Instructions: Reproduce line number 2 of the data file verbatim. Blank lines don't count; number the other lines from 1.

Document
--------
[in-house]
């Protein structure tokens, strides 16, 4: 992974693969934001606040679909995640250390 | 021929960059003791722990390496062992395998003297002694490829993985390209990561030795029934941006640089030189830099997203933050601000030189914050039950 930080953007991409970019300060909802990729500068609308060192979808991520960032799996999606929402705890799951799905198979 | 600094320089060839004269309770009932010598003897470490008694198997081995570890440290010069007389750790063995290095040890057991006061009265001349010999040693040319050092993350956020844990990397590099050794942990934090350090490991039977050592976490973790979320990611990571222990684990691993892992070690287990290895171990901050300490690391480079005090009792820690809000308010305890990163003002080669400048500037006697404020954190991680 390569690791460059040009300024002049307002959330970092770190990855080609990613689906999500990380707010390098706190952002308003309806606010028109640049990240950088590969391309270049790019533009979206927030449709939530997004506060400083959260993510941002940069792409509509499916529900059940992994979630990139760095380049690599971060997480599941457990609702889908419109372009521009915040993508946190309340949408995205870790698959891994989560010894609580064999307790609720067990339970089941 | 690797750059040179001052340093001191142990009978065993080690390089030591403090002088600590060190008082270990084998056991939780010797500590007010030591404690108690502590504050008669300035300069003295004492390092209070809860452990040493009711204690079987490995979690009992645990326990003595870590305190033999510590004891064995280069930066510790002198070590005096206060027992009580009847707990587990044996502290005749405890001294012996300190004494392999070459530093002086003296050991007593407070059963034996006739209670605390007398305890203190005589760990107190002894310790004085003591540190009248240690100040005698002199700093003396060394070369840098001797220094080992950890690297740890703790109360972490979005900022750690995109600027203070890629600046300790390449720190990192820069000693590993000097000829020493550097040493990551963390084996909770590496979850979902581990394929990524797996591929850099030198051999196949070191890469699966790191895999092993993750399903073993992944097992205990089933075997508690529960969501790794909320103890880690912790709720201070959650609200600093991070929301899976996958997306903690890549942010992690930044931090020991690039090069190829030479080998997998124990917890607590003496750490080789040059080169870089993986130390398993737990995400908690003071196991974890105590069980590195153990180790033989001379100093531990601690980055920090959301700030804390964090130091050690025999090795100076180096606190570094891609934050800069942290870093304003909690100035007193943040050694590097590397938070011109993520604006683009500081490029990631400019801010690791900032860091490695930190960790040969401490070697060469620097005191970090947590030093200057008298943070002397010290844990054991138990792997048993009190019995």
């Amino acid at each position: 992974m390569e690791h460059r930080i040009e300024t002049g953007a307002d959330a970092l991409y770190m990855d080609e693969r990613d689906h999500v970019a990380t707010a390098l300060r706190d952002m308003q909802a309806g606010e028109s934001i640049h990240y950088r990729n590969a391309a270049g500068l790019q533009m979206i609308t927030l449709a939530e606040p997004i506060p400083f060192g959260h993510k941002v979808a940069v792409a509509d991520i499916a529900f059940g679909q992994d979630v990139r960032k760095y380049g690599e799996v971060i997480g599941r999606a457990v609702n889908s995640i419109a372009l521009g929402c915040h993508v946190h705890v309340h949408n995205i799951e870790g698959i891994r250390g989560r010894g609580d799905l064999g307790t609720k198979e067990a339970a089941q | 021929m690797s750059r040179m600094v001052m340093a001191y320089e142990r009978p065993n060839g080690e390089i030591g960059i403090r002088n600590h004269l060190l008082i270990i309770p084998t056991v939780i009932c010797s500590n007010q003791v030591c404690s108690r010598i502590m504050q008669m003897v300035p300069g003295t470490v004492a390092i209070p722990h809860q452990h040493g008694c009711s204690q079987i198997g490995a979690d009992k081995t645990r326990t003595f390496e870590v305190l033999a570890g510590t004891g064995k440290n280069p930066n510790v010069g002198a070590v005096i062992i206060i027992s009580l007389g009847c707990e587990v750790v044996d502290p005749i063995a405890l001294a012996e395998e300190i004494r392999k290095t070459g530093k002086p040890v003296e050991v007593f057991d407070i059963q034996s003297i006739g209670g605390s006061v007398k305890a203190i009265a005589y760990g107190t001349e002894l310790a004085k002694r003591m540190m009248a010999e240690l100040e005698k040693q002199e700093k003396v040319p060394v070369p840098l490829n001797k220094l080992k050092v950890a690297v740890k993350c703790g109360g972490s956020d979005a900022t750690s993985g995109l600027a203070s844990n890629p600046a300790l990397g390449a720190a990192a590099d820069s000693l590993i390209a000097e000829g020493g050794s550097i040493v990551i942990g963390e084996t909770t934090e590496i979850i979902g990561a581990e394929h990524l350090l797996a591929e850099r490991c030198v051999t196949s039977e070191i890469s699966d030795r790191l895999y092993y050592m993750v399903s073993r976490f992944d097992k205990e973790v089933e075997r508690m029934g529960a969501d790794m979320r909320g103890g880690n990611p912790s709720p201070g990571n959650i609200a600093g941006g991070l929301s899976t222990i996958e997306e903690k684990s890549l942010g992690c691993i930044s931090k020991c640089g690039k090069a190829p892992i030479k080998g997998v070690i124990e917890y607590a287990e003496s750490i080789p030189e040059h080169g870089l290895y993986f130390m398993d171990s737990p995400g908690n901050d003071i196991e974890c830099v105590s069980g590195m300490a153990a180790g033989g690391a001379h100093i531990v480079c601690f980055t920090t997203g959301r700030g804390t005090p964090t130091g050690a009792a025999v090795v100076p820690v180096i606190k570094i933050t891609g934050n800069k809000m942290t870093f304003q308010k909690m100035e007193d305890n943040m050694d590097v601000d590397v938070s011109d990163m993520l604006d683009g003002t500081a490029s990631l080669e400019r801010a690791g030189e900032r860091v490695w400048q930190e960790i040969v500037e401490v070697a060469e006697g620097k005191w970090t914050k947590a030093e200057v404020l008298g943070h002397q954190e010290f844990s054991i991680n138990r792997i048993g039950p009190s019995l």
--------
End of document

């Protein structure tokens, strides 16, 4: 992974693969934001606040679909995640250390 | 021929960059003791722990390496062992395998003297002694490829993985390209990561030795029934941006640089030189830099997203933050601000030189914050039950 930080953007991409970019300060909802990729500068609308060192979808991520960032799996999606929402705890799951799905198979 | 600094320089060839004269309770009932010598003897470490008694198997081995570890440290010069007389750790063995290095040890057991006061009265001349010999040693040319050092993350956020844990990397590099050794942990934090350090490991039977050592976490973790979320990611990571222990684990691993892992070690287990290895171990901050300490690391480079005090009792820690809000308010305890990163003002080669400048500037006697404020954190991680 390569690791460059040009300024002049307002959330970092770190990855080609990613689906999500990380707010390098706190952002308003309806606010028109640049990240950088590969391309270049790019533009979206927030449709939530997004506060400083959260993510941002940069792409509509499916529900059940992994979630990139760095380049690599971060997480599941457990609702889908419109372009521009915040993508946190309340949408995205870790698959891994989560010894609580064999307790609720067990339970089941 | 690797750059040179001052340093001191142990009978065993080690390089030591403090002088600590060190008082270990084998056991939780010797500590007010030591404690108690502590504050008669300035300069003295004492390092209070809860452990040493009711204690079987490995979690009992645990326990003595870590305190033999510590004891064995280069930066510790002198070590005096206060027992009580009847707990587990044996502290005749405890001294012996300190004494392999070459530093002086003296050991007593407070059963034996006739209670605390007398305890203190005589760990107190002894310790004085003591540190009248240690100040005698002199700093003396060394070369840098001797220094080992950890690297740890703790109360972490979005900022750690995109600027203070890629600046300790390449720190990192820069000693590993000097000829020493550097040493990551963390084996909770590496979850979902581990394929990524797996591929850099030198051999196949070191890469699966790191895999092993993750399903073993992944097992205990089933075997508690529960969501790794909320103890880690912790709720201070959650609200600093991070929301899976996958997306903690890549942010992690930044931090020991690039090069190829030479080998997998124990917890607590003496750490080789040059080169870089993986130390398993737990995400908690003071196991974890105590069980590195153990180790033989001379100093531990601690980055920090959301700030804390964090130091050690025999090795100076180096606190570094891609934050800069942290870093304003909690100035007193943040050694590097590397938070011109993520604006683009500081490029990631400019801010690791900032860091490695930190960790040969401490070697060469620097005191970090947590030093200057008298943070002397010290844990054991138990792997048993009190019995």